Grist has an interview with activist and writer Paul Kingsnorth, a former environmentalist who has decided that the right way to deal with the end of the world is to just accept its inevitability.
More importantly, Kingsnorth's point is that "the end of the world" isn't actually the end of the world. It's the end of our current lifestyle. And he's okay with that vanishing.
These are precarious and unprecedented times … Little that we have taken for granted is likely to come through this century intact.
We don't believe that anyone — not politicians, not economists, not environmentalists, not writers — is really facing up to the scale of this … Somehow, technology or political agreements or ethical shopping or mass protest are meant to save our civilization from self-destruction.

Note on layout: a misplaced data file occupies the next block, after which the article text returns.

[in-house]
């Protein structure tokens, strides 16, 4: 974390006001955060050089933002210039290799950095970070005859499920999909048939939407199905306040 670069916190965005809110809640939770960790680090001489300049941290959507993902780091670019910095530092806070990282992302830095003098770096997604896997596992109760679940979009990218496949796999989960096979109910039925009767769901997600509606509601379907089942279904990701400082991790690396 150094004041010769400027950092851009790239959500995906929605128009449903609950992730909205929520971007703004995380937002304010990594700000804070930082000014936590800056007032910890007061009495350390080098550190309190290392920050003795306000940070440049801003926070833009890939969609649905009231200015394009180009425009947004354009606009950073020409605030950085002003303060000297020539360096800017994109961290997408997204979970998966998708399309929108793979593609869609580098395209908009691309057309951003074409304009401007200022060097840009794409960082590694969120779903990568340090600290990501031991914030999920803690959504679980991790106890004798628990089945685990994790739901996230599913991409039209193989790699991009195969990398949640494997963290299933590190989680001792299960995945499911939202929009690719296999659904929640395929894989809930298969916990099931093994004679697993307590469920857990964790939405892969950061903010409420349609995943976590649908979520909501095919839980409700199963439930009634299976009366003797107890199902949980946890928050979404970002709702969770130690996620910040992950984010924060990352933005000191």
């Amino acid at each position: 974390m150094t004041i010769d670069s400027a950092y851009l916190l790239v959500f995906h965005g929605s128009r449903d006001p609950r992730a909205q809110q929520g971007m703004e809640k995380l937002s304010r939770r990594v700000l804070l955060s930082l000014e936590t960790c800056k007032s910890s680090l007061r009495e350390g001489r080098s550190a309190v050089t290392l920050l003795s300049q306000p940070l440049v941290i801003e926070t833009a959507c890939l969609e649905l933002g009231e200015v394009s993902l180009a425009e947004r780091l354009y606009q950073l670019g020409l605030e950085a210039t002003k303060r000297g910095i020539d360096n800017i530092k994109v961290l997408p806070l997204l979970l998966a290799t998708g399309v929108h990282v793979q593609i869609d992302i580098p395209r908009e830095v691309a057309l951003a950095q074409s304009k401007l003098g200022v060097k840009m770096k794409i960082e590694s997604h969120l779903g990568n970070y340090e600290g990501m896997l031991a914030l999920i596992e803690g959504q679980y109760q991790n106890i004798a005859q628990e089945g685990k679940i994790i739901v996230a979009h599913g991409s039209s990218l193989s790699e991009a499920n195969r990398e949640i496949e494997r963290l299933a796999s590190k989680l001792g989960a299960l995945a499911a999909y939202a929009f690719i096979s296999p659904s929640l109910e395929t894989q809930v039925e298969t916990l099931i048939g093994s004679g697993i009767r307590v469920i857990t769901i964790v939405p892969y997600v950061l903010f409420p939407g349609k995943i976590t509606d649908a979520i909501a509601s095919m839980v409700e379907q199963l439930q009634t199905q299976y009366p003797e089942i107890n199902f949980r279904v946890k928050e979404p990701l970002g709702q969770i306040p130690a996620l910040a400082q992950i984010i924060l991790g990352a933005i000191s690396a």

Well, we don't buy it. This project starts with our sense that civilization as we have known it is coming to an end; brought down by a rapidly changing climate, a cancerous economic system and the ongoing mass destruction of the non-human world. But it is driven by our belief that this age of collapse — which is already beginning — could also offer a new start, if we are careful in our choices.
The end of the world as we know it is not the end of the world full stop.